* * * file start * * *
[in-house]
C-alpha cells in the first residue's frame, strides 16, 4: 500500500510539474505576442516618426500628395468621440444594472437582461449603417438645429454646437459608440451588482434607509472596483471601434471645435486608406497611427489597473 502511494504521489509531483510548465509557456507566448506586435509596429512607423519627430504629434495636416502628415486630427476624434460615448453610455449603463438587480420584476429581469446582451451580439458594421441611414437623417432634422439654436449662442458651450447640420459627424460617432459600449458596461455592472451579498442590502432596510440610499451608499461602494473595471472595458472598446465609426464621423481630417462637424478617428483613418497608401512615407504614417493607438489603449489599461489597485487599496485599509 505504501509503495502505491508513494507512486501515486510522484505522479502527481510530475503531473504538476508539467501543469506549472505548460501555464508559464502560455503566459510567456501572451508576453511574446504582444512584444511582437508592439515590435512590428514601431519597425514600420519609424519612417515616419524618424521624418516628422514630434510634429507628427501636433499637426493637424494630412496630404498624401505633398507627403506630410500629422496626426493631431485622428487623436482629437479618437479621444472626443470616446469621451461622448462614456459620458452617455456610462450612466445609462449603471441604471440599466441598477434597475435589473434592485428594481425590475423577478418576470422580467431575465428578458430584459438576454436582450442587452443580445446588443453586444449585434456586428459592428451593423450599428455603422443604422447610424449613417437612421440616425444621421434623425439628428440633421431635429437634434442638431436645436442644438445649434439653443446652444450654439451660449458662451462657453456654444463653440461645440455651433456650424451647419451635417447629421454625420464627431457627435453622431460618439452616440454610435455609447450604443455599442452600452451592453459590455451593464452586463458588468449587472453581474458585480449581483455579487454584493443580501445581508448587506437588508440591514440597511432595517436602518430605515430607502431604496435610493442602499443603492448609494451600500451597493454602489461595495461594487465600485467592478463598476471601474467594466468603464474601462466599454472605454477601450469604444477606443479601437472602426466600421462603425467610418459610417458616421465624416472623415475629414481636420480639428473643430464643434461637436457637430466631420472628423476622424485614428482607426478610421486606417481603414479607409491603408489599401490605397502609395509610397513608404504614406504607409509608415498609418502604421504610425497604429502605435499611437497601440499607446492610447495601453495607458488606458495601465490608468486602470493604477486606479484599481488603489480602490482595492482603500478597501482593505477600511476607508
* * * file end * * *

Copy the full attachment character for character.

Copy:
[in-house]
C-alpha cells in the first residue's frame, strides 16, 4: 500500500510539474505576442516618426500628395468621440444594472437582461449603417438645429454646437459608440451588482434607509472596483471601434471645435486608406497611427489597473 502511494504521489509531483510548465509557456507566448506586435509596429512607423519627430504629434495636416502628415486630427476624434460615448453610455449603463438587480420584476429581469446582451451580439458594421441611414437623417432634422439654436449662442458651450447640420459627424460617432459600449458596461455592472451579498442590502432596510440610499451608499461602494473595471472595458472598446465609426464621423481630417462637424478617428483613418497608401512615407504614417493607438489603449489599461489597485487599496485599509 505504501509503495502505491508513494507512486501515486510522484505522479502527481510530475503531473504538476508539467501543469506549472505548460501555464508559464502560455503566459510567456501572451508576453511574446504582444512584444511582437508592439515590435512590428514601431519597425514600420519609424519612417515616419524618424521624418516628422514630434510634429507628427501636433499637426493637424494630412496630404498624401505633398507627403506630410500629422496626426493631431485622428487623436482629437479618437479621444472626443470616446469621451461622448462614456459620458452617455456610462450612466445609462449603471441604471440599466441598477434597475435589473434592485428594481425590475423577478418576470422580467431575465428578458430584459438576454436582450442587452443580445446588443453586444449585434456586428459592428451593423450599428455603422443604422447610424449613417437612421440616425444621421434623425439628428440633421431635429437634434442638431436645436442644438445649434439653443446652444450654439451660449458662451462657453456654444463653440461645440455651433456650424451647419451635417447629421454625420464627431457627435453622431460618439452616440454610435455609447450604443455599442452600452451592453459590455451593464452586463458588468449587472453581474458585480449581483455579487454584493443580501445581508448587506437588508440591514440597511432595517436602518430605515430607502431604496435610493442602499443603492448609494451600500451597493454602489461595495461594487465600485467592478463598476471601474467594466468603464474601462466599454472605454477601450469604444477606443479601437472602426466600421462603425467610418459610417458616421465624416472623415475629414481636420480639428473643430464643434461637436457637430466631420472628423476622424485614428482607426478610421486606417481603414479607409491603408489599401490605397502609395509610397513608404504614406504607409509608415498609418502604421504610425497604429502605435499611437497601440499607446492610447495601453495607458488606458495601465490608468486602470493604477486606479484599481488603489480602490482595492482603500478597501482593505477600511476607508